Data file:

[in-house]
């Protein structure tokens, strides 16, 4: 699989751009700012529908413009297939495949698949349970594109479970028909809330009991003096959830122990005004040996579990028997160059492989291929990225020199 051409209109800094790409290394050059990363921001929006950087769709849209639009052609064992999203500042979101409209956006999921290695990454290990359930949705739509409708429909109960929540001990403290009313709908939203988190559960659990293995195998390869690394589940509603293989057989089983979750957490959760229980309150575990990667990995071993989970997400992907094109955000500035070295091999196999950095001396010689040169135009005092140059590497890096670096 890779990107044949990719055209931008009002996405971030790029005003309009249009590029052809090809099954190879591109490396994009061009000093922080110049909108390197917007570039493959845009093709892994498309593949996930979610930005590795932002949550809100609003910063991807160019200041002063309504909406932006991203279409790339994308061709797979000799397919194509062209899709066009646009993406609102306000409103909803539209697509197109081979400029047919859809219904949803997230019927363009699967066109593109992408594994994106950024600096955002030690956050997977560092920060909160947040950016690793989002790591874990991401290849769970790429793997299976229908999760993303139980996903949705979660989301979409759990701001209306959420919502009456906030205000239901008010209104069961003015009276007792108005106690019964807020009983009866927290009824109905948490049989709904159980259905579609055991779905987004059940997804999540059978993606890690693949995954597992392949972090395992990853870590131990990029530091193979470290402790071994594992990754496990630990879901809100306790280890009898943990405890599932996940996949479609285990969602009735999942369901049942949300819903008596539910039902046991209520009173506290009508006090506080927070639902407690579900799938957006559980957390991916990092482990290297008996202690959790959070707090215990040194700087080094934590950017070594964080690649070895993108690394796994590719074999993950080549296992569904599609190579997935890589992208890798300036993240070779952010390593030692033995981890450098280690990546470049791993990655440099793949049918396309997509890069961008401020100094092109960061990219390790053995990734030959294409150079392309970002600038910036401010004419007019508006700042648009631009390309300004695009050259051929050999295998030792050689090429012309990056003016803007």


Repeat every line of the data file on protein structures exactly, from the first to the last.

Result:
[in-house]
């Protein structure tokens, strides 16, 4: 699989751009700012529908413009297939495949698949349970594109479970028909809330009991003096959830122990005004040996579990028997160059492989291929990225020199 051409209109800094790409290394050059990363921001929006950087769709849209639009052609064992999203500042979101409209956006999921290695990454290990359930949705739509409708429909109960929540001990403290009313709908939203988190559960659990293995195998390869690394589940509603293989057989089983979750957490959760229980309150575990990667990995071993989970997400992907094109955000500035070295091999196999950095001396010689040169135009005092140059590497890096670096 890779990107044949990719055209931008009002996405971030790029005003309009249009590029052809090809099954190879591109490396994009061009000093922080110049909108390197917007570039493959845009093709892994498309593949996930979610930005590795932002949550809100609003910063991807160019200041002063309504909406932006991203279409790339994308061709797979000799397919194509062209899709066009646009993406609102306000409103909803539209697509197109081979400029047919859809219904949803997230019927363009699967066109593109992408594994994106950024600096955002030690956050997977560092920060909160947040950016690793989002790591874990991401290849769970790429793997299976229908999760993303139980996903949705979660989301979409759990701001209306959420919502009456906030205000239901008010209104069961003015009276007792108005106690019964807020009983009866927290009824109905948490049989709904159980259905579609055991779905987004059940997804999540059978993606890690693949995954597992392949972090395992990853870590131990990029530091193979470290402790071994594992990754496990630990879901809100306790280890009898943990405890599932996940996949479609285990969602009735999942369901049942949300819903008596539910039902046991209520009173506290009508006090506080927070639902407690579900799938957006559980957390991916990092482990290297008996202690959790959070707090215990040194700087080094934590950017070594964080690649070895993108690394796994590719074999993950080549296992569904599609190579997935890589992208890798300036993240070779952010390593030692033995981890450098280690990546470049791993990655440099793949049918396309997509890069961008401020100094092109960061990219390790053995990734030959294409150079392309970002600038910036401010004419007019508006700042648009631009390309300004695009050259051929050999295998030792050689090429012309990056003016803007």